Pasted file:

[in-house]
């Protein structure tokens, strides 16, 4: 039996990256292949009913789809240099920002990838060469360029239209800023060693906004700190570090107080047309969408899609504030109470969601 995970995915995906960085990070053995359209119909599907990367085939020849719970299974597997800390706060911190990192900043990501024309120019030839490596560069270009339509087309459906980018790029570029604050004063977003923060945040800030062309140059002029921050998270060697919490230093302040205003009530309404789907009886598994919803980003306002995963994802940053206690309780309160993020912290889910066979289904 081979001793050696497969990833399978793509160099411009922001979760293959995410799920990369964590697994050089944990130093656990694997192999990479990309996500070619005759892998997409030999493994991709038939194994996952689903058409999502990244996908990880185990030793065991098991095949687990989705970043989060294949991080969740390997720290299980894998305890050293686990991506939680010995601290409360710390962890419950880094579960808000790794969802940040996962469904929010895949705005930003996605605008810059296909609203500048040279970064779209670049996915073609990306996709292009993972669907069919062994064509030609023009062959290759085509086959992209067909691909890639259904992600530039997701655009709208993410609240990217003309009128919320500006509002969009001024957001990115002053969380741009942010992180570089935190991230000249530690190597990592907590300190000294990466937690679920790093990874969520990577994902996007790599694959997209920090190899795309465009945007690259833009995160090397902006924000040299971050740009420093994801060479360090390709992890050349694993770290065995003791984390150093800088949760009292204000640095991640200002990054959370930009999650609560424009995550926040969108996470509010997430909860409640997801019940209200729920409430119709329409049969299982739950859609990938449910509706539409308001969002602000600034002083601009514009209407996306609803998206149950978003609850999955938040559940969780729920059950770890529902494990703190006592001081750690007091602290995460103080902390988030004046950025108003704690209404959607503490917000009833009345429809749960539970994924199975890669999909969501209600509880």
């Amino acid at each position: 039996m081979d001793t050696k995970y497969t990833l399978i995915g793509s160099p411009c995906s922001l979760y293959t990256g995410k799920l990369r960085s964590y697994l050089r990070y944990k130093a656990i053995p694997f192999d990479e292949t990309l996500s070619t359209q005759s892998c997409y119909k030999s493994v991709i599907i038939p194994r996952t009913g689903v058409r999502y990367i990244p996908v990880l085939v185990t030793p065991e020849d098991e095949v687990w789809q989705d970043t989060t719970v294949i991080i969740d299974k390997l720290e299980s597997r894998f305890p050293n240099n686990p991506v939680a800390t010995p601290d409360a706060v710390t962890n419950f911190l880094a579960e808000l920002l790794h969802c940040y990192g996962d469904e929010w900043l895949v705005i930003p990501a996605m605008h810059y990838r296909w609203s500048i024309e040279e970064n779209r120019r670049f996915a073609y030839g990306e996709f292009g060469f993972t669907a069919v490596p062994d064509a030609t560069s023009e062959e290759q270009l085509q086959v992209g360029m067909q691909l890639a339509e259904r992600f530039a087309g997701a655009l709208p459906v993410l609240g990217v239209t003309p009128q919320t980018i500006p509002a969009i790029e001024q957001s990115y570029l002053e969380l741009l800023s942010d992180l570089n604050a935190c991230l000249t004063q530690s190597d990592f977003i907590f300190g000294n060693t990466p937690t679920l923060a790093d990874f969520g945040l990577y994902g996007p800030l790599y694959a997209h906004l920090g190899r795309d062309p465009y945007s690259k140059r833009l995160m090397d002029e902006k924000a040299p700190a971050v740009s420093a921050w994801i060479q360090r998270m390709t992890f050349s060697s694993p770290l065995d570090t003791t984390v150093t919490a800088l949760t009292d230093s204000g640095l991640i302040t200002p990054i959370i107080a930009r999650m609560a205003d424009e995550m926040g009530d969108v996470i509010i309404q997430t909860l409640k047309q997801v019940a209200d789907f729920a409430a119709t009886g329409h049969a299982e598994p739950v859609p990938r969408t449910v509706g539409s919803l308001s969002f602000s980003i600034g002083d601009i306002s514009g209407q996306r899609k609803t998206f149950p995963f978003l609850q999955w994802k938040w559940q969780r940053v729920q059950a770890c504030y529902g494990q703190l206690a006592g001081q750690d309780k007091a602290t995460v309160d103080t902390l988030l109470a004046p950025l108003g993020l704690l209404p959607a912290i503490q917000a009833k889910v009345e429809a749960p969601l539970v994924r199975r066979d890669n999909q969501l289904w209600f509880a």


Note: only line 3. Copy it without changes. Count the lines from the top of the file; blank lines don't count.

């Amino acid at each position: 039996m081979d001793t050696k995970y497969t990833l399978i995915g793509s160099p411009c995906s922001l979760y293959t990256g995410k799920l990369r960085s964590y697994l050089r990070y944990k130093a656990i053995p694997f192999d990479e292949t990309l996500s070619t359209q005759s892998c997409y119909k030999s493994v991709i599907i038939p194994r996952t009913g689903v058409r999502y990367i990244p996908v990880l085939v185990t030793p065991e020849d098991e095949v687990w789809q989705d970043t989060t719970v294949i991080i969740d299974k390997l720290e299980s597997r894998f305890p050293n240099n686990p991506v939680a800390t010995p601290d409360a706060v710390t962890n419950f911190l880094a579960e808000l920002l790794h969802c940040y990192g996962d469904e929010w900043l895949v705005i930003p990501a996605m605008h810059y990838r296909w609203s500048i024309e040279e970064n779209r120019r670049f996915a073609y030839g990306e996709f292009g060469f993972t669907a069919v490596p062994d064509a030609t560069s023009e062959e290759q270009l085509q086959v992209g360029m067909q691909l890639a339509e259904r992600f530039a087309g997701a655009l709208p459906v993410l609240g990217v239209t003309p009128q919320t980018i500006p509002a969009i790029e001024q957001s990115y570029l002053e969380l741009l800023s942010d992180l570089n604050a935190c991230l000249t004063q530690s190597d990592f977003i907590f300190g000294n060693t990466p937690t679920l923060a790093d990874f969520g945040l990577y994902g996007p800030l790599y694959a997209h906004l920090g190899r795309d062309p465009y945007s690259k140059r833009l995160m090397d002029e902006k924000a040299p700190a971050v740009s420093a921050w994801i060479q360090r998270m390709t992890f050349s060697s694993p770290l065995d570090t003791t984390v150093t919490a800088l949760t009292d230093s204000g640095l991640i302040t200002p990054i959370i107080a930009r999650m609560a205003d424009e995550m926040g009530d969108v996470i509010i309404q997430t909860l409640k047309q997801v019940a209200d789907f729920a409430a119709t009886g329409h049969a299982e598994p739950v859609p990938r969408t449910v509706g539409s919803l308001s969002f602000s980003i600034g002083d601009i306002s514009g209407q996306r899609k609803t998206f149950p995963f978003l609850q999955w994802k938040w559940q969780r940053v729920q059950a770890c504030y529902g494990q703190l206690a006592g001081q750690d309780k007091a602290t995460v309160d103080t902390l988030l109470a004046p950025l108003g993020l704690l209404p959607a912290i503490q917000a009833k889910v009345e429809a749960p969601l539970v994924r199975r066979d890669n999909q969501l289904w209600f509880a």